Novavax, Inc., a clinical-stage biopharmaceutical company focused on the discovery, development and commercialization of recombinant nanoparticle vaccines and adjuvants, today announced that the U.S. Food and Drug Administration (FDA) has granted Fast Track Designation to Novavax' RSV F-Protein nanoparticle vaccine candidate (RSV F vaccine) for protection of infants via maternal immunization.
"The FDA's granting of Fast Track designation to our RSV F vaccine for maternal immunization is an important step forward for the program. This achievement reflects the agency's recognition of the importance of this unmet medical need, their support for maternal immunization as an approach to protect infants from this important respiratory pathogen and the potential of our RSV F vaccine," said Stanley C. Erck, President and CEO of Novavax. "Most importantly this designation may allow for an improved timeline to licensure and therefore use of this important vaccine"
Maternal immunization represents a strategy to protect newborn infants through the transfer of maternal antibodies via active transport mechanisms in the placenta, thus providing the infant the benefit of the mother's full repertoire of antibodies at the time of birth. The biology of maternal immunization is well-understood and accepted, and maternal immunization is a recommended practice for several marketed vaccines such as tetanus, pertussis and seasonal influenza. Novavax is one of a number of companies to have initiated a maternal immunization clinical development strategy for pregnant women using a novel vaccine candidate. Novavax initiated the development of its RSV F vaccine for maternal immunization in 2012 and has completed two separate clinical studies in women of childbearing age. In September of this year, the company initiated a groundbreaking study in pregnant women to evaluate the safety and immunogenicity of the RSV F vaccine in pregnant women, to quantify transfer of vaccine-induced RSV antibodies to infants, and to assess the safety and RSV-specific antibody levels in infants through one year and six months of life, respectively.
The Fast Track Drug Development Program was established under the FDA Modernization Act of 1997. A Fast Track designation is intended for products that treat serious or life-threatening diseases or conditions, and that demonstrate the potential to address unmet medical needs for such diseases or conditions. The program is intended to facilitate development and expedite review of drugs to treat serious and life-threatening conditions so that an approved product can reach the market expeditiously. Specifically, Fast Track designation facilitates meetings to discuss all aspects of development to support licensure and it provides the opportunity to submit sections of a Biologics License Application (BLA) on a rolling basis as data become available, which permits the FDA to review modules of the BLA as they are received instead of waiting for the entire BLA submission. In addition, priority review (6 month review versus standard 10 month review) is a potential benefit that may be available to Novavax' RSV F vaccine in the future.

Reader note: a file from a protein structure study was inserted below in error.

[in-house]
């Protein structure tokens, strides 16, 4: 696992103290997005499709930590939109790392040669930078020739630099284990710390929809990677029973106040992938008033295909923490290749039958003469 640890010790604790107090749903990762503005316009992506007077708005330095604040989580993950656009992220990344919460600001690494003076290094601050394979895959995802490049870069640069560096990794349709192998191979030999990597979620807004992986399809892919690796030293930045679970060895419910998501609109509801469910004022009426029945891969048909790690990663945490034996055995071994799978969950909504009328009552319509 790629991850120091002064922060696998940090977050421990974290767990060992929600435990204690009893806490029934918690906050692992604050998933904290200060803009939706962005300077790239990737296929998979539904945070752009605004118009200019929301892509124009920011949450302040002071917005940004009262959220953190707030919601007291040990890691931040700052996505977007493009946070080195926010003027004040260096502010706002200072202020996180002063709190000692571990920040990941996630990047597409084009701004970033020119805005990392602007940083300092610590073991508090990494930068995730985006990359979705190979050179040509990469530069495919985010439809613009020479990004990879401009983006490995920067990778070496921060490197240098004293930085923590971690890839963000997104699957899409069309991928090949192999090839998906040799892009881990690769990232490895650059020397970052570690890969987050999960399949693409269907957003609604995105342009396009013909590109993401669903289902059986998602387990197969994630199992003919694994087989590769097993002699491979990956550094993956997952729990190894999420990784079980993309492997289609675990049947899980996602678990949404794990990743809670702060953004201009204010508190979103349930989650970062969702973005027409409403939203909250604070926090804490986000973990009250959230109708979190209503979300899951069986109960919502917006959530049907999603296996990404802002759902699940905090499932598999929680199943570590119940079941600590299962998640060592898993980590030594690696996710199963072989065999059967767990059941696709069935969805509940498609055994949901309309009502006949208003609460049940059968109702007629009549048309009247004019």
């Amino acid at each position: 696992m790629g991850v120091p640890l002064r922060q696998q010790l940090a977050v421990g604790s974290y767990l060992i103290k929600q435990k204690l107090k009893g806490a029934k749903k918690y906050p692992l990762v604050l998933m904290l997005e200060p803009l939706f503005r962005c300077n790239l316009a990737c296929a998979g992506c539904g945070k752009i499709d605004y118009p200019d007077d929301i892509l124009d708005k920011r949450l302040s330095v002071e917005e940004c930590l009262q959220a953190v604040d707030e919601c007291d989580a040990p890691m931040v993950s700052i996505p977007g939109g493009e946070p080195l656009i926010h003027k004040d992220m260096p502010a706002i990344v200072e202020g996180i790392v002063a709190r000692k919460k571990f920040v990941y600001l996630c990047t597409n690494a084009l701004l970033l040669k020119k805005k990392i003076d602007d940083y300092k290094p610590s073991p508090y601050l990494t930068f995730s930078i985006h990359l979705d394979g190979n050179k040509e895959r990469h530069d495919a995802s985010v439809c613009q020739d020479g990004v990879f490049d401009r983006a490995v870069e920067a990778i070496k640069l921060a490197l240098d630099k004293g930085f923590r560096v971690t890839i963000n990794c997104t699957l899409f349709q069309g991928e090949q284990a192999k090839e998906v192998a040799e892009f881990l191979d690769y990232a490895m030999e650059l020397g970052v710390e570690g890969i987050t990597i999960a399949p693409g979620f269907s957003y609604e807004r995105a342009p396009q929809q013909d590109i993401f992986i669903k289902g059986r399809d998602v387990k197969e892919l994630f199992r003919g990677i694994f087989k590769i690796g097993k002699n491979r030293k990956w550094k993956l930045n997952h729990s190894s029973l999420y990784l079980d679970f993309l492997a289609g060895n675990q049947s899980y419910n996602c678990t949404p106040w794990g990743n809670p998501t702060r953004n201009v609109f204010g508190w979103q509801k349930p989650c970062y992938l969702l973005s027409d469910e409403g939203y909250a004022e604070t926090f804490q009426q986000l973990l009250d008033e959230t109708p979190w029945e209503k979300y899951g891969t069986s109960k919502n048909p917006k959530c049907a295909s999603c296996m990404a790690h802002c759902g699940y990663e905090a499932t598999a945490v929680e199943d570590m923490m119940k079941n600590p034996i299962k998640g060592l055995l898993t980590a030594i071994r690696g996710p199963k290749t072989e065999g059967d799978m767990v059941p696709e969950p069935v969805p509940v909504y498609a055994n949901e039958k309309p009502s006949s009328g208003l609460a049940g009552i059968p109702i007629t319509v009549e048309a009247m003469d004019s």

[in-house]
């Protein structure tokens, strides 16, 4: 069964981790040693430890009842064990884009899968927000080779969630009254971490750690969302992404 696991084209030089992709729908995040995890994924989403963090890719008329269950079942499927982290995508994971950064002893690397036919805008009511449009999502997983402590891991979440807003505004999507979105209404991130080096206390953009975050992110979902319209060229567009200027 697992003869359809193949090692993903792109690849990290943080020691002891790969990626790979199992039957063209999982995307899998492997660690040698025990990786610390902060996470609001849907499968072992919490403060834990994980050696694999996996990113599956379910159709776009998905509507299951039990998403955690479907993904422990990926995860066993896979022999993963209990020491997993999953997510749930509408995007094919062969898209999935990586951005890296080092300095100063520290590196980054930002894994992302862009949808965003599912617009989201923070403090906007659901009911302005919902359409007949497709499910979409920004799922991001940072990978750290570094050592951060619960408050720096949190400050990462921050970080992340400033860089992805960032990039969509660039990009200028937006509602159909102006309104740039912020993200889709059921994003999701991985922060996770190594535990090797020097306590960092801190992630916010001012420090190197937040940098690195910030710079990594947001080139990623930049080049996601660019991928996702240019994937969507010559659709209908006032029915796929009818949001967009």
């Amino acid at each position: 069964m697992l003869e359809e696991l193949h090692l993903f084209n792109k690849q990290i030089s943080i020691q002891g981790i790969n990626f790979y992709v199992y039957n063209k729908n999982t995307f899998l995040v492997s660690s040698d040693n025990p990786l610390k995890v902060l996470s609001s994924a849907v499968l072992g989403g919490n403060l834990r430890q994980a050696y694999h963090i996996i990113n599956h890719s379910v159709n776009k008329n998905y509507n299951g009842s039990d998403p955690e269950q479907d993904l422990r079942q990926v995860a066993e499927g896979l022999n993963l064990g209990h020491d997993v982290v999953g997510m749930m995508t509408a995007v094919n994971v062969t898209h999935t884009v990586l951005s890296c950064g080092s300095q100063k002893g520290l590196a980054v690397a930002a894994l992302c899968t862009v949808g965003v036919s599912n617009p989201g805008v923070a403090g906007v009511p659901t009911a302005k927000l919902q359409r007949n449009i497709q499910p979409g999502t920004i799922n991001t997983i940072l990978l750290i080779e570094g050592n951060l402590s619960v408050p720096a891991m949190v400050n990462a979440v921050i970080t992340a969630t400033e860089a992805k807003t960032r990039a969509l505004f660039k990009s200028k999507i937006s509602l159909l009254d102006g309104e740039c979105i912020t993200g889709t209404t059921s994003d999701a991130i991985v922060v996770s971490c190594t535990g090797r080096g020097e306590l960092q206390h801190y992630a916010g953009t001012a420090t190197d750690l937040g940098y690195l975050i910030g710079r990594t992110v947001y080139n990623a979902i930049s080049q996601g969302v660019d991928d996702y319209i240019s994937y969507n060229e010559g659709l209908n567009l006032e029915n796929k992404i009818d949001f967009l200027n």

RSV is a major respiratory pathogen with a significant burden of disease in the very young and in the elderly. In healthy adults, RSV infections are generally mild to moderate in severity, but are typically more severe in infants and young children as well as adults over the age of 60. Globally, RSV is a common cause of childhood respiratory infection, with a disease burden of 64 million cases and approximately 160,000 deaths annually. Severe RSV disease results in 3.4 million hospital admissions per year globally and disproportionately affects infants below six months of age. In infants, toddlers and young pre-school and school-age children, RSV infections result in the need for frequent medical care, including ER and office visits and are associated with increased recurrent wheezing that can persist for years. It is also estimated that between 11,000 to 17,000 elderly and high risk adults die of RSV infection or its complications annually in the U.S., and up to 180,000 are hospitalized for serious respiratory symptoms. Currently, there is no approved RSV vaccine available for any of these populations.
Novavax, Inc. (Nasdaq:NVAX) is a clinical-stage biopharmaceutical company creating novel vaccines and vaccine adjuvants to address a broad range of infectious diseases worldwide. Using innovative proprietary recombinant protein nanoparticle vaccine technology, the company produces vaccine candidates to efficiently and effectively respond to both known and newly emergent diseases. Additional information about Novavax is available on the company's website, novavax.com.